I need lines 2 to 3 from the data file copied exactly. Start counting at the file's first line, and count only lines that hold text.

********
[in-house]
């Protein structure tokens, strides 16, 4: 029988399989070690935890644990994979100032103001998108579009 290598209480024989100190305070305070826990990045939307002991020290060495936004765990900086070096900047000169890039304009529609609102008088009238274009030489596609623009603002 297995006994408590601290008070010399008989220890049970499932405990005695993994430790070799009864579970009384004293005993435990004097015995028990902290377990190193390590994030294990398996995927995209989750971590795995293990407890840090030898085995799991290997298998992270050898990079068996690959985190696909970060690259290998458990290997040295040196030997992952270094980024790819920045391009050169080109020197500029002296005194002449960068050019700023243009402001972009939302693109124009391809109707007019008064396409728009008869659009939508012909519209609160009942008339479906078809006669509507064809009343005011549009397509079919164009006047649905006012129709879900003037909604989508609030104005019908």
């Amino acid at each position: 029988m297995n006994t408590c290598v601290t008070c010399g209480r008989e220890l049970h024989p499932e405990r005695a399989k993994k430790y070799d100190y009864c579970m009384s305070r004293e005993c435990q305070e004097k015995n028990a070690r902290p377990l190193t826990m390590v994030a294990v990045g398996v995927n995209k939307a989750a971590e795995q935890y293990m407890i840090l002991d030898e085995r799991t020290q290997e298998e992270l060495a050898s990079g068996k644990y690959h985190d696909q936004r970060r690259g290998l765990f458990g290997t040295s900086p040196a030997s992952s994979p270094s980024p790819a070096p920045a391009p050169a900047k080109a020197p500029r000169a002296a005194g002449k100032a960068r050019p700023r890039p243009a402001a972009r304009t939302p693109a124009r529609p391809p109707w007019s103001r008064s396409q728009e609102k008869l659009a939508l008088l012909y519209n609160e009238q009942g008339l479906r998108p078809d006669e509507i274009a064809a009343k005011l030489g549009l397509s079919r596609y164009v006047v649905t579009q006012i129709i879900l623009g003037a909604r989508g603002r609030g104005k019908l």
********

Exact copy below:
């Protein structure tokens, strides 16, 4: 029988399989070690935890644990994979100032103001998108579009 290598209480024989100190305070305070826990990045939307002991020290060495936004765990900086070096900047000169890039304009529609609102008088009238274009030489596609623009603002 297995006994408590601290008070010399008989220890049970499932405990005695993994430790070799009864579970009384004293005993435990004097015995028990902290377990190193390590994030294990398996995927995209989750971590795995293990407890840090030898085995799991290997298998992270050898990079068996690959985190696909970060690259290998458990290997040295040196030997992952270094980024790819920045391009050169080109020197500029002296005194002449960068050019700023243009402001972009939302693109124009391809109707007019008064396409728009008869659009939508012909519209609160009942008339479906078809006669509507064809009343005011549009397509079919164009006047649905006012129709879900003037909604989508609030104005019908």
């Amino acid at each position: 029988m297995n006994t408590c290598v601290t008070c010399g209480r008989e220890l049970h024989p499932e405990r005695a399989k993994k430790y070799d100190y009864c579970m009384s305070r004293e005993c435990q305070e004097k015995n028990a070690r902290p377990l190193t826990m390590v994030a294990v990045g398996v995927n995209k939307a989750a971590e795995q935890y293990m407890i840090l002991d030898e085995r799991t020290q290997e298998e992270l060495a050898s990079g068996k644990y690959h985190d696909q936004r970060r690259g290998l765990f458990g290997t040295s900086p040196a030997s992952s994979p270094s980024p790819a070096p920045a391009p050169a900047k080109a020197p500029r000169a002296a005194g002449k100032a960068r050019p700023r890039p243009a402001a972009r304009t939302p693109a124009r529609p391809p109707w007019s103001r008064s396409q728009e609102k008869l659009a939508l008088l012909y519209n609160e009238q009942g008339l479906r998108p078809d006669e509507i274009a064809a009343k005011l030489g549009l397509s079919r596609y164009v006047v649905t579009q006012i129709i879900l623009g003037a909604r989508g603002r609030g104005k019908l």